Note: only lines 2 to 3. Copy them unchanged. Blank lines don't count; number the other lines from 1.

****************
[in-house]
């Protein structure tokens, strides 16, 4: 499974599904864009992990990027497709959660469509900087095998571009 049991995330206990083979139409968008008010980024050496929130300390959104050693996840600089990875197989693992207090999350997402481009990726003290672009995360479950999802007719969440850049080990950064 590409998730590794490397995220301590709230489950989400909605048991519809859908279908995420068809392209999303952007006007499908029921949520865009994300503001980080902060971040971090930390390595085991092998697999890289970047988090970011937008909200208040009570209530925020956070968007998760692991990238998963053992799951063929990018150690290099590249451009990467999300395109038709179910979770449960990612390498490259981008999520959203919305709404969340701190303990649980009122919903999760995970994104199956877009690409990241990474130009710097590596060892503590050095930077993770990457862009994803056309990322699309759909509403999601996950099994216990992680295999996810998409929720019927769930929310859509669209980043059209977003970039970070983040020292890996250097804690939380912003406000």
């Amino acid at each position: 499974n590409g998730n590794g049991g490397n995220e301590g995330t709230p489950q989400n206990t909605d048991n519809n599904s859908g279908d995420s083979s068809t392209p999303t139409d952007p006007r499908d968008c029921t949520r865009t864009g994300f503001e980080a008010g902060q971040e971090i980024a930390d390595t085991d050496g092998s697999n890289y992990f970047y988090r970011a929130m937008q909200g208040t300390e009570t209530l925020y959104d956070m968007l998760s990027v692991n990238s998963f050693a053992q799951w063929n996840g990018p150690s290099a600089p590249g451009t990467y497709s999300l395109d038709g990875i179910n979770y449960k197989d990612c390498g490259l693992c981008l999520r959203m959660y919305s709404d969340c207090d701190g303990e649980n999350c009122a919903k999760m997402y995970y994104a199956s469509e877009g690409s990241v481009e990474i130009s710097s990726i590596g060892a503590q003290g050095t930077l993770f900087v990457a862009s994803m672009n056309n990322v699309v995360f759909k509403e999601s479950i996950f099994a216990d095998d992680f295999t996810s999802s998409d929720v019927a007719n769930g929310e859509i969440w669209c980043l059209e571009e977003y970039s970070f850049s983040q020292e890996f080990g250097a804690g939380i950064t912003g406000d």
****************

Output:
């Protein structure tokens, strides 16, 4: 499974599904864009992990990027497709959660469509900087095998571009 049991995330206990083979139409968008008010980024050496929130300390959104050693996840600089990875197989693992207090999350997402481009990726003290672009995360479950999802007719969440850049080990950064 590409998730590794490397995220301590709230489950989400909605048991519809859908279908995420068809392209999303952007006007499908029921949520865009994300503001980080902060971040971090930390390595085991092998697999890289970047988090970011937008909200208040009570209530925020956070968007998760692991990238998963053992799951063929990018150690290099590249451009990467999300395109038709179910979770449960990612390498490259981008999520959203919305709404969340701190303990649980009122919903999760995970994104199956877009690409990241990474130009710097590596060892503590050095930077993770990457862009994803056309990322699309759909509403999601996950099994216990992680295999996810998409929720019927769930929310859509669209980043059209977003970039970070983040020292890996250097804690939380912003406000």
């Amino acid at each position: 499974n590409g998730n590794g049991g490397n995220e301590g995330t709230p489950q989400n206990t909605d048991n519809n599904s859908g279908d995420s083979s068809t392209p999303t139409d952007p006007r499908d968008c029921t949520r865009t864009g994300f503001e980080a008010g902060q971040e971090i980024a930390d390595t085991d050496g092998s697999n890289y992990f970047y988090r970011a929130m937008q909200g208040t300390e009570t209530l925020y959104d956070m968007l998760s990027v692991n990238s998963f050693a053992q799951w063929n996840g990018p150690s290099a600089p590249g451009t990467y497709s999300l395109d038709g990875i179910n979770y449960k197989d990612c390498g490259l693992c981008l999520r959203m959660y919305s709404d969340c207090d701190g303990e649980n999350c009122a919903k999760m997402y995970y994104a199956s469509e877009g690409s990241v481009e990474i130009s710097s990726i590596g060892a503590q003290g050095t930077l993770f900087v990457a862009s994803m672009n056309n990322v699309v995360f759909k509403e999601s479950i996950f099994a216990d095998d992680f295999t996810s999802s998409d929720v019927a007719n769930g929310e859509i969440w669209c980043l059209e571009e977003y970039s970070f850049s983040q020292e890996f080990g250097a804690g939380i950064t912003g406000d």